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How To Make Cooking Videos

Dec 31, 2007
A lot of people ask me about tips on making cooking videos. When I make my video, I am not attempting to create a TV style slick show, nor am I trying to haphazardly record rote recipe preparation. I think the slick television type video production must be reserved for those with the skill and the time, which I lack. My goal is to create clear, concise easy to follow videos that contain new information for the viewer. In short, I am attempting to provide educational videos on the topic of cooking. Due to my current limited equipment I am not happy with the sound or light quality of my videos, however I decided to strive to make the best videos I could with what I had available before diving in and making a more serious financial investment. I needed also to be able to create the videos in a time sensitive manner so as not to excessively detract from my other innumerable responsibilities.

About a year ago I was given a tiny digital camera, which took videos! I got the idea to try and capture some of my favorite recipes on video, so I could eventually share them with my young daughter. At first, I tried editing using the software which came included on my laptop, windows movie maker...as with many Microsoft products this software left a great deal to be desired. I changed tactics and decided to attempt to record my recipes live, as I went, with accompanying explanations as clear as I could make them. I still use windows movie maker, and am happy to have it. I add titles and transitions between clips and that's all.

I came up with a few guidelines which aided greatly in creating my videos.

* First the basics which cannot be overstated:

o LOOK AT THE CAMERA - its so easy to forget this while cooking, after all its not a speech and you are working. Try to minimize views of your back.

o Speak clearly being careful to annunciate your words. Try to project your voice, as though you were on stage, which in a way, you are.

o State what your recipe is, what ingredients are involved and give measurements when practical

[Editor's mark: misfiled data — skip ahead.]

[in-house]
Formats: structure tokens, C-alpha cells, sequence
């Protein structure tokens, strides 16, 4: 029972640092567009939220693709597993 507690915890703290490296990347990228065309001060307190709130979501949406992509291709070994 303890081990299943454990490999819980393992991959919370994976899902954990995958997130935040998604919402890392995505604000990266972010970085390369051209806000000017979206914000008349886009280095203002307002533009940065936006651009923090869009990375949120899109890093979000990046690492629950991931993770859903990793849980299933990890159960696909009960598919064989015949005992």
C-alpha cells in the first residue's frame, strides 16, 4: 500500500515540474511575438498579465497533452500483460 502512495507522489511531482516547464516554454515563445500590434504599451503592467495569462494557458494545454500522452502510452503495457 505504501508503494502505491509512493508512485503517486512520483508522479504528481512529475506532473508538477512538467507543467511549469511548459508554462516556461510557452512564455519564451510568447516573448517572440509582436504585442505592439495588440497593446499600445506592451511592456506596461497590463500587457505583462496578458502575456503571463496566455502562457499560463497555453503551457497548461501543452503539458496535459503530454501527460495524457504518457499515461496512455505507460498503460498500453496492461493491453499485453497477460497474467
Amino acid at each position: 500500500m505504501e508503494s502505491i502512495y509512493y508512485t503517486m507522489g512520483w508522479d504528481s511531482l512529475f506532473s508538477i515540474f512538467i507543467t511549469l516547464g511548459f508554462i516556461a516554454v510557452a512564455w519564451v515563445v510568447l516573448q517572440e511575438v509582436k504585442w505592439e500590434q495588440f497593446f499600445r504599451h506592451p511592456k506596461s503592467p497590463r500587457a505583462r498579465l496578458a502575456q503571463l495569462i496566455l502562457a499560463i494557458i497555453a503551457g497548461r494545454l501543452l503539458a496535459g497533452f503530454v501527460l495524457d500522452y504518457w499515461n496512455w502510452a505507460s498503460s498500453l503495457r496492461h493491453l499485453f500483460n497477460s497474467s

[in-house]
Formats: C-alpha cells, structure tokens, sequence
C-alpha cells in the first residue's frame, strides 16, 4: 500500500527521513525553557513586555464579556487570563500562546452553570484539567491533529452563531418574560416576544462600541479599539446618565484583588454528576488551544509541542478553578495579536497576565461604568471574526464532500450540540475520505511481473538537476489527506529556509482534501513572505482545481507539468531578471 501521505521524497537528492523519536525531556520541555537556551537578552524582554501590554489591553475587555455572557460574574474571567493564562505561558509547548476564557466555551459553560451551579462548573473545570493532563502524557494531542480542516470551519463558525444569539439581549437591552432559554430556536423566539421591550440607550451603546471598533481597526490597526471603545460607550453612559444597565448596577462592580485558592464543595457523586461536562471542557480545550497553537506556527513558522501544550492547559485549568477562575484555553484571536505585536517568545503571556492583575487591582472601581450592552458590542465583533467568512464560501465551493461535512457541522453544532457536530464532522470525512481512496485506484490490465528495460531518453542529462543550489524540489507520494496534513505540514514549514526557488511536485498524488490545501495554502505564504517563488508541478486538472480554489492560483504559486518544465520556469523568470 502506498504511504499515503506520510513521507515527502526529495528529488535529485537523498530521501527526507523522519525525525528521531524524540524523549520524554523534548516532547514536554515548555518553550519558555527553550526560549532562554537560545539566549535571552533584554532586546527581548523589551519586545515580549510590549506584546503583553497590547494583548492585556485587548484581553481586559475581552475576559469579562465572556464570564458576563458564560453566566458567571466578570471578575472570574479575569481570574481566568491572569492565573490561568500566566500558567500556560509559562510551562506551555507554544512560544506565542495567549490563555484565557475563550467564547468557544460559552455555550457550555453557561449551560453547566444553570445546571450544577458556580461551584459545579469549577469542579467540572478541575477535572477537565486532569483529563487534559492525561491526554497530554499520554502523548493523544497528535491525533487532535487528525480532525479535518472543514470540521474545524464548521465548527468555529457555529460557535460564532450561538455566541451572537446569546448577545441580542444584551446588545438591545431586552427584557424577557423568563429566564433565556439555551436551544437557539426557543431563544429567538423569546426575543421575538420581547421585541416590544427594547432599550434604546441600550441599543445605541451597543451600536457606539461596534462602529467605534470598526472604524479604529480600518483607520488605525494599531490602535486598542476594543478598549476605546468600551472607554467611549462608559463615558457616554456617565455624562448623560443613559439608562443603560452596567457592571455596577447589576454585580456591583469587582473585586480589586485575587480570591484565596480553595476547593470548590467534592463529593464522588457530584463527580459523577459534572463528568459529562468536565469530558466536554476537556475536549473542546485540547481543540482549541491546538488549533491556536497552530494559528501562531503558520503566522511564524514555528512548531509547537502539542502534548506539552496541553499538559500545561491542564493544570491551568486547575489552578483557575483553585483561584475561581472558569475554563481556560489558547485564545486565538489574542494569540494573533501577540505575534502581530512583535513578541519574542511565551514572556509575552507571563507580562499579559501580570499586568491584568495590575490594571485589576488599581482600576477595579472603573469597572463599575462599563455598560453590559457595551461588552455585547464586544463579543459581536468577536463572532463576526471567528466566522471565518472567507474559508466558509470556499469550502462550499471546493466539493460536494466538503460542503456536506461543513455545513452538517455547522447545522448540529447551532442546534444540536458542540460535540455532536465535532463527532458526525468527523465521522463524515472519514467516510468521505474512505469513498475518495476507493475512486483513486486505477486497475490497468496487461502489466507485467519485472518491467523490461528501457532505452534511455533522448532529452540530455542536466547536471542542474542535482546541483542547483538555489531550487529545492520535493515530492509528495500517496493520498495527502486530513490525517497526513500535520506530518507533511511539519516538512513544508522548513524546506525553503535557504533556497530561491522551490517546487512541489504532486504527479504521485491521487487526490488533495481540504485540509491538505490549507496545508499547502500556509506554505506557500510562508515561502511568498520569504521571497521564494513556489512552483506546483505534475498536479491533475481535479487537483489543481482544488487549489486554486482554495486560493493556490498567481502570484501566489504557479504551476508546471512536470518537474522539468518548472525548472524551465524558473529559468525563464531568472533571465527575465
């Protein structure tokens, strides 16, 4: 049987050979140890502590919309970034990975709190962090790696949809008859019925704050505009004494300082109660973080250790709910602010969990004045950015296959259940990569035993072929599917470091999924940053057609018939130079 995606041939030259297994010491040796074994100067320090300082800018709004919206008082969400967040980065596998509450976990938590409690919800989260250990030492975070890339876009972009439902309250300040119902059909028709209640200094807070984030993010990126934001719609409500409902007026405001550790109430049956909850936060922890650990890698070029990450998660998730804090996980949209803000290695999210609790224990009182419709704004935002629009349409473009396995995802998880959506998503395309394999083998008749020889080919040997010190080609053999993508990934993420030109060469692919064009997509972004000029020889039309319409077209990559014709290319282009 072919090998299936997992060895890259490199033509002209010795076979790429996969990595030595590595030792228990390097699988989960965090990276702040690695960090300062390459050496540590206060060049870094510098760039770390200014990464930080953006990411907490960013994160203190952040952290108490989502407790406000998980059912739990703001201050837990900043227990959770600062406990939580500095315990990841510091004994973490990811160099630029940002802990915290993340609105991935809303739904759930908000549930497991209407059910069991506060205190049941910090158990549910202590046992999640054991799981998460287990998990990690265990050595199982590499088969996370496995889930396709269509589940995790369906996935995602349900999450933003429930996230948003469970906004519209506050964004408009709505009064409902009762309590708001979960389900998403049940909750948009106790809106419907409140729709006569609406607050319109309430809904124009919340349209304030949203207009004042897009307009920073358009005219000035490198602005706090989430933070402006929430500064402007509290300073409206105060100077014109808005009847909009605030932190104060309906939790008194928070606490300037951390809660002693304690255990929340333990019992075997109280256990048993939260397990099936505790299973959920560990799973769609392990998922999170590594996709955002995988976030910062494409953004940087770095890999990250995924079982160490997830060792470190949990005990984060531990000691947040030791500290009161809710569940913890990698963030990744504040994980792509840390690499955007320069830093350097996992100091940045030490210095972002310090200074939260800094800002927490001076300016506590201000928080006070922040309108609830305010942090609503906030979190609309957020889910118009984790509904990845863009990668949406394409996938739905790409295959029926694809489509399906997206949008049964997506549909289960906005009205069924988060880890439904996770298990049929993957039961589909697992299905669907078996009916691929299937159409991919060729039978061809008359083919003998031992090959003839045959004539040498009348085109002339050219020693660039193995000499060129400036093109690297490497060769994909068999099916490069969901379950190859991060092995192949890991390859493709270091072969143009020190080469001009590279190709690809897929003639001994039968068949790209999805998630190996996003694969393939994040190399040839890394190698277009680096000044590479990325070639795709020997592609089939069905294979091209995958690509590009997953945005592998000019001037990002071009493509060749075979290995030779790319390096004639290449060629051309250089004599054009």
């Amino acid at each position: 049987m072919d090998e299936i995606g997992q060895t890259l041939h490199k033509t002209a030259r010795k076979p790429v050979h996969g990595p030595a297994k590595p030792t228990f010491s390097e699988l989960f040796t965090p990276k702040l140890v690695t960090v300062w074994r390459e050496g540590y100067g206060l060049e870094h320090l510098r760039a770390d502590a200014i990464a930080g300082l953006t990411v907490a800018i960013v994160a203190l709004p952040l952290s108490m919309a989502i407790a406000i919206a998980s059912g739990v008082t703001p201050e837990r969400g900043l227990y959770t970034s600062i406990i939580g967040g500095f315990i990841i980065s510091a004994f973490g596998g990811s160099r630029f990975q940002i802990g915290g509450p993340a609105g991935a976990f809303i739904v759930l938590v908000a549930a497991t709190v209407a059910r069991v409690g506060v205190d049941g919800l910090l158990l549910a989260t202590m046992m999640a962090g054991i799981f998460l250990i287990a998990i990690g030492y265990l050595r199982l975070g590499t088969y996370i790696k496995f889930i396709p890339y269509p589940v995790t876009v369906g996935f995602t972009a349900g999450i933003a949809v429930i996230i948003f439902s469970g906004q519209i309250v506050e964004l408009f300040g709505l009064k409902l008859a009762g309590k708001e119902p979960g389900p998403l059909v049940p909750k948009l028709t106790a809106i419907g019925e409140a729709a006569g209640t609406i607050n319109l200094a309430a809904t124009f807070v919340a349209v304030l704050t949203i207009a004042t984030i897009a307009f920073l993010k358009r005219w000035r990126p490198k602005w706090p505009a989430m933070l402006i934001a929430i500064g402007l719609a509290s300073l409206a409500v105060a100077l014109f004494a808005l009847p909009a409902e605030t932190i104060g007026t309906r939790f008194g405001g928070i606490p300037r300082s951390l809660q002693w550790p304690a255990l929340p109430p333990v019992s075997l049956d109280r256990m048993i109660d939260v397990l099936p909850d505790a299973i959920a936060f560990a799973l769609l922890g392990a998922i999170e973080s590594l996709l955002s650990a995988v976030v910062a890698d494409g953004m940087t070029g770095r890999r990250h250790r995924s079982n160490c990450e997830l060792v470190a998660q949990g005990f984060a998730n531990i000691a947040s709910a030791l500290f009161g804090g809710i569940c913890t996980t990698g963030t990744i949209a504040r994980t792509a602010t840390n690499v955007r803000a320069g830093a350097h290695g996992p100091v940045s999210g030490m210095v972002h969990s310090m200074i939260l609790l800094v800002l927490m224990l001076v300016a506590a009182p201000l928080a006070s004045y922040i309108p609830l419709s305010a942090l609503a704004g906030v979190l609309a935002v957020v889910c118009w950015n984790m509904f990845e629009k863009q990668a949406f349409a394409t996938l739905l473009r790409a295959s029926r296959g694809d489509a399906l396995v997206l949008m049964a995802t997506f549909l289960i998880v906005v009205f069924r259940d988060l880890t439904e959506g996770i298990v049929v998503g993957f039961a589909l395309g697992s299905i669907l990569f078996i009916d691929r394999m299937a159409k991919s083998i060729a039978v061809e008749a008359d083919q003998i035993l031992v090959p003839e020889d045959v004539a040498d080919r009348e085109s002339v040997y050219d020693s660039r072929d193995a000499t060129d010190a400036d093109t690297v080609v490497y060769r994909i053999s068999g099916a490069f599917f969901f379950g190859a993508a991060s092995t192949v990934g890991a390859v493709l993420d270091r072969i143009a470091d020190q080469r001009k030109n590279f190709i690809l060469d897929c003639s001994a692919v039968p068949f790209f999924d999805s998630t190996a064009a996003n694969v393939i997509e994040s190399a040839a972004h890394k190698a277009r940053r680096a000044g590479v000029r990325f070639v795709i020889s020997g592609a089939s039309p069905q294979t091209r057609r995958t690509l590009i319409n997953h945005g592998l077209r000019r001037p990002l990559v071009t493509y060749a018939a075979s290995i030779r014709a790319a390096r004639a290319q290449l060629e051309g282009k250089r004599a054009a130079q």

o Don't move too much - keep motion down to what is essential for the preparation of the dish

o I started with youtube which limited the duration to 10 minutes, and I still try and stick to this ... in todays day and age nobody has time to watch forever, and 10 minutes is long enough without resorting to a great deal of post filming editing.

* I try to do as much prep work as possible off camera, ahead of time. This includes measuring ingredients and placing in small bowls, chopping, dicing and the like. Unless the technique involved is novel or interesting there is no need for the viewer to watch 5 potatoes being diced fine.

* I try to film in natural stages, ending clips where appropriate and resuming when valuable to the viewer - for example, nobody needs to watch a pot of simmering liquid simmer for 20 mins.

* I think about what I am preparing for dinner as I shop, and I think about the parts of the recipe, how it breaks down naturally - first we combine ingredients, then cook or marinade or whatever, then season, further treat and finally serve.

* I try to film each part of the food preparation in one continuous pass, so that there is no subsequent need for editing. This can be problematic in a house with children, pets and the various noises and needs that arise from same, so I start a lot of videos and end up not using them - simple salmon in foil packets is one that I will someday post, I've made it for my family countless times since I started recording my dinner preparations - but for some reason, there is always a child having a meltdown (which is rare normally) a dog who won't stop barking, a ringing phone - something disruptive.

* If something mild occurs while I am filming I try not to overreact and continue on cooking and talking - for example, causally remove cat from butcher block and continue cooking/filming.

* Initially I neglected to include in my videos a shot showing the final plating of the dish. I now try to always do this, as well as taking a picture of the final product.

* Initially, I neglected to provide close-ups of crucial phases of a preparation. I try to incorporate these more often, but within reason as there is only me, and one camera

* I turn on my little camera and place it on a 64 oz jar of organic apple juice and aim it towards the area I cook in. I look through the lens to make sure its roughly in the right place.

* I turn off the camera after first cuing in the potential viewers with a statement like "I will be back after the chicken marinates to demonstrate what to do next" this allows for a transition to the next clip without more formal editing.

* The number one problem with my little camera is lack of space, so I need to transfer my video clips to my computer as I take them - then delete them from the camera and film the next clip. More than once I have inadvertently ran out of space and thought I was recording when I was not.

* I film most nights, not concerned with my physical appearance - because to worry about this on top of everything else would no doubt decrease the number of videos I can make.

* Finally, once you have made your video - watch it, all the way through. I find this painful, because I tend to be self - conscious but it is essential. Watch it for continuity, accuracy and basic 'watchability'. If you are lucky to have someone willing, get someone else to watch it through as well. Then go ahead and post it, this isn't rocket science after all!
About the Author
Dr. Maria Gray is a featured member and regular contributor at iFood.tv, a video recipe website. Her most popular cooking videos on ifood.tv include Chicken Parmigiana Recipe , and Chicken Satay Recipe .
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